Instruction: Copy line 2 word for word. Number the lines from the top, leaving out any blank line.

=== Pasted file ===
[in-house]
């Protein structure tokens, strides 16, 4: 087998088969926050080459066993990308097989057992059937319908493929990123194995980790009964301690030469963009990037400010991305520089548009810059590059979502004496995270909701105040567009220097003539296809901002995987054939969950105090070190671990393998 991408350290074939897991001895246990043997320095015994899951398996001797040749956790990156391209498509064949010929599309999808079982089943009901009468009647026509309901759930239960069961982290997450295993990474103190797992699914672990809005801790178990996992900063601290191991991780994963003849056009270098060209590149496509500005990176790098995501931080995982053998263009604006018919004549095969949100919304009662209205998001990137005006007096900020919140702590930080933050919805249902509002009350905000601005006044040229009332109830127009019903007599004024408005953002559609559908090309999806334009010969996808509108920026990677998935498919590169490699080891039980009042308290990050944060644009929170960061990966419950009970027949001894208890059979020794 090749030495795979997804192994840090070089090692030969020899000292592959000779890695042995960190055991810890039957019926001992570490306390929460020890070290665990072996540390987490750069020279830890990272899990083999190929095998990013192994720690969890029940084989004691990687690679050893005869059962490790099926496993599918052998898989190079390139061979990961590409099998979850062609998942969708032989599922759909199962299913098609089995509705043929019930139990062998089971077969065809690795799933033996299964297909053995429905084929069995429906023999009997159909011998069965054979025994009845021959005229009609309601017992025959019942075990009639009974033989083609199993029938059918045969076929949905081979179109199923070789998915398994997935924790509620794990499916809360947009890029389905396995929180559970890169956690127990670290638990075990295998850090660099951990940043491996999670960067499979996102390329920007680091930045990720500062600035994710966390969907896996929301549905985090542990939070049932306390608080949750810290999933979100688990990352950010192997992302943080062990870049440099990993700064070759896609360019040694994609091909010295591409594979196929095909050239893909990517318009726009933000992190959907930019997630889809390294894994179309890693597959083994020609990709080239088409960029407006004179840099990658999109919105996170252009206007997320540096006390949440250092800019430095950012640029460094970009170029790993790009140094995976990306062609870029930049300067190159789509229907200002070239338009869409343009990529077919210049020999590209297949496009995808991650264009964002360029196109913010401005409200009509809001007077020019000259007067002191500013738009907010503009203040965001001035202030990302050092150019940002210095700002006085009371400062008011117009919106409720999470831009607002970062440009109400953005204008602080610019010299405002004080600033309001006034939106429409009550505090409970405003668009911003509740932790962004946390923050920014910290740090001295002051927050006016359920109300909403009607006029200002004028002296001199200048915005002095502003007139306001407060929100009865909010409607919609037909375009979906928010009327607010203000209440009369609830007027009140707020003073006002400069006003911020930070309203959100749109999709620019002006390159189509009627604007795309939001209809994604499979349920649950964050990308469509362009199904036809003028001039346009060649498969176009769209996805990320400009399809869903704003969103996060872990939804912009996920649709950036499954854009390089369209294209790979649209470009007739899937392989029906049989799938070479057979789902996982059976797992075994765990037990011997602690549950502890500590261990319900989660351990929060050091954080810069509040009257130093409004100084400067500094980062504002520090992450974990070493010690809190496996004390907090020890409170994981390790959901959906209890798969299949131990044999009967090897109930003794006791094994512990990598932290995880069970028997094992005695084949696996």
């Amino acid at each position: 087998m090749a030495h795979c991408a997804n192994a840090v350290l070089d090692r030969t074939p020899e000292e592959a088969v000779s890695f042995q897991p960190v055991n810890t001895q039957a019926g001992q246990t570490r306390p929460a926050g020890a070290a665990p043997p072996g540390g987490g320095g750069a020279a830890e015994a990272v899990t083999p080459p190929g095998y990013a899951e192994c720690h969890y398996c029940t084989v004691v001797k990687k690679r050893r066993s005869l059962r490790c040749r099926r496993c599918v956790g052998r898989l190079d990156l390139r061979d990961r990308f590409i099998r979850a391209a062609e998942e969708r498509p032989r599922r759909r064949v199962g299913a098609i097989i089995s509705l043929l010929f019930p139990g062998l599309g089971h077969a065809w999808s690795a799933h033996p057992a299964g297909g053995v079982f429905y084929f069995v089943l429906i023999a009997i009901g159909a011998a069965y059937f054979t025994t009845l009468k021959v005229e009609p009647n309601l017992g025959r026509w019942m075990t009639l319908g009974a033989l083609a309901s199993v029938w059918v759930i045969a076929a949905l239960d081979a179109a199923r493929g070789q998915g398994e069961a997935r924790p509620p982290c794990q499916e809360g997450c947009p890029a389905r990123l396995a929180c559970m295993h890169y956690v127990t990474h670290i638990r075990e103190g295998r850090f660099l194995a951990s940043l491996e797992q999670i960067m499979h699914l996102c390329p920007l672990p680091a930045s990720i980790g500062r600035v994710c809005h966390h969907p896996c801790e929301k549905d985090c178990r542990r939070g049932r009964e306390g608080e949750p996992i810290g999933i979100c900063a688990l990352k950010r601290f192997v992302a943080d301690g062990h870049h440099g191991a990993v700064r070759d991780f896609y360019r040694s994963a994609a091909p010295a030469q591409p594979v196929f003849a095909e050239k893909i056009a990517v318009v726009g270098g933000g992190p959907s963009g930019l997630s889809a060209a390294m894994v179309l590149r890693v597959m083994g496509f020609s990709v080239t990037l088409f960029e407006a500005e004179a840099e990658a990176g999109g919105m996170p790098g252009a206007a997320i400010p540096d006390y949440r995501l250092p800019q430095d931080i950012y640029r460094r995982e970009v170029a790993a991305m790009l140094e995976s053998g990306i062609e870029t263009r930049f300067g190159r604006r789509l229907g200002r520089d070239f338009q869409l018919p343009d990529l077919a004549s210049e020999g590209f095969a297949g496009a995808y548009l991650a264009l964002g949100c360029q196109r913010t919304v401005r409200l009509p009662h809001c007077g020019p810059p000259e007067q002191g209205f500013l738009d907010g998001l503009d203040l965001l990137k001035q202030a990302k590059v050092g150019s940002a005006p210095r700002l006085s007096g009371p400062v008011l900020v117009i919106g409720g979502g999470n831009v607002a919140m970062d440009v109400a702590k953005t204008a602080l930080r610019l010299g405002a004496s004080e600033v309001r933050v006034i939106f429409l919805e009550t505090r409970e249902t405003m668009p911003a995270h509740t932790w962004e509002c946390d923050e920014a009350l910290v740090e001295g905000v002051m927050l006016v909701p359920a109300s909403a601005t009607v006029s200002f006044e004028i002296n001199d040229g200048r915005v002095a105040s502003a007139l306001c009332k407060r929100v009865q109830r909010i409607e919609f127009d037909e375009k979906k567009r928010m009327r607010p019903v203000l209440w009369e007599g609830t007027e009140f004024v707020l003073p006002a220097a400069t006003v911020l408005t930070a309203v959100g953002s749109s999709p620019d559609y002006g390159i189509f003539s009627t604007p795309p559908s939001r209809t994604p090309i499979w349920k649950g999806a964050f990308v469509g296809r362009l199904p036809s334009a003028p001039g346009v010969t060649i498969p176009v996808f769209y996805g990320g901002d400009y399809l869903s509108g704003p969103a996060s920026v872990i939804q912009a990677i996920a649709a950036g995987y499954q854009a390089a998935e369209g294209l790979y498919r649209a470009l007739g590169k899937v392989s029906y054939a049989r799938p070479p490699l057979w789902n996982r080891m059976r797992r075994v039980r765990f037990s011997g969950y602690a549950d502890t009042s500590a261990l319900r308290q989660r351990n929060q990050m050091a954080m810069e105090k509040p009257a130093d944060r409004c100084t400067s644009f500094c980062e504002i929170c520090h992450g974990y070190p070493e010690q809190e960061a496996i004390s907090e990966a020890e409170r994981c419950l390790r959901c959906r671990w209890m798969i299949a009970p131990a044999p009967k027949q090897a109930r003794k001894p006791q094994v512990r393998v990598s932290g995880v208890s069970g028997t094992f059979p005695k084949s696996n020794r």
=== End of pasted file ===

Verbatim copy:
């Protein structure tokens, strides 16, 4: 087998088969926050080459066993990308097989057992059937319908493929990123194995980790009964301690030469963009990037400010991305520089548009810059590059979502004496995270909701105040567009220097003539296809901002995987054939969950105090070190671990393998 991408350290074939897991001895246990043997320095015994899951398996001797040749956790990156391209498509064949010929599309999808079982089943009901009468009647026509309901759930239960069961982290997450295993990474103190797992699914672990809005801790178990996992900063601290191991991780994963003849056009270098060209590149496509500005990176790098995501931080995982053998263009604006018919004549095969949100919304009662209205998001990137005006007096900020919140702590930080933050919805249902509002009350905000601005006044040229009332109830127009019903007599004024408005953002559609559908090309999806334009010969996808509108920026990677998935498919590169490699080891039980009042308290990050944060644009929170960061990966419950009970027949001894208890059979020794 090749030495795979997804192994840090070089090692030969020899000292592959000779890695042995960190055991810890039957019926001992570490306390929460020890070290665990072996540390987490750069020279830890990272899990083999190929095998990013192994720690969890029940084989004691990687690679050893005869059962490790099926496993599918052998898989190079390139061979990961590409099998979850062609998942969708032989599922759909199962299913098609089995509705043929019930139990062998089971077969065809690795799933033996299964297909053995429905084929069995429906023999009997159909011998069965054979025994009845021959005229009609309601017992025959019942075990009639009974033989083609199993029938059918045969076929949905081979179109199923070789998915398994997935924790509620794990499916809360947009890029389905396995929180559970890169956690127990670290638990075990295998850090660099951990940043491996999670960067499979996102390329920007680091930045990720500062600035994710966390969907896996929301549905985090542990939070049932306390608080949750810290999933979100688990990352950010192997992302943080062990870049440099990993700064070759896609360019040694994609091909010295591409594979196929095909050239893909990517318009726009933000992190959907930019997630889809390294894994179309890693597959083994020609990709080239088409960029407006004179840099990658999109919105996170252009206007997320540096006390949440250092800019430095950012640029460094970009170029790993790009140094995976990306062609870029930049300067190159789509229907200002070239338009869409343009990529077919210049020999590209297949496009995808991650264009964002360029196109913010401005409200009509809001007077020019000259007067002191500013738009907010503009203040965001001035202030990302050092150019940002210095700002006085009371400062008011117009919106409720999470831009607002970062440009109400953005204008602080610019010299405002004080600033309001006034939106429409009550505090409970405003668009911003509740932790962004946390923050920014910290740090001295002051927050006016359920109300909403009607006029200002004028002296001199200048915005002095502003007139306001407060929100009865909010409607919609037909375009979906928010009327607010203000209440009369609830007027009140707020003073006002400069006003911020930070309203959100749109999709620019002006390159189509009627604007795309939001209809994604499979349920649950964050990308469509362009199904036809003028001039346009060649498969176009769209996805990320400009399809869903704003969103996060872990939804912009996920649709950036499954854009390089369209294209790979649209470009007739899937392989029906049989799938070479057979789902996982059976797992075994765990037990011997602690549950502890500590261990319900989660351990929060050091954080810069509040009257130093409004100084400067500094980062504002520090992450974990070493010690809190496996004390907090020890409170994981390790959901959906209890798969299949131990044999009967090897109930003794006791094994512990990598932290995880069970028997094992005695084949696996």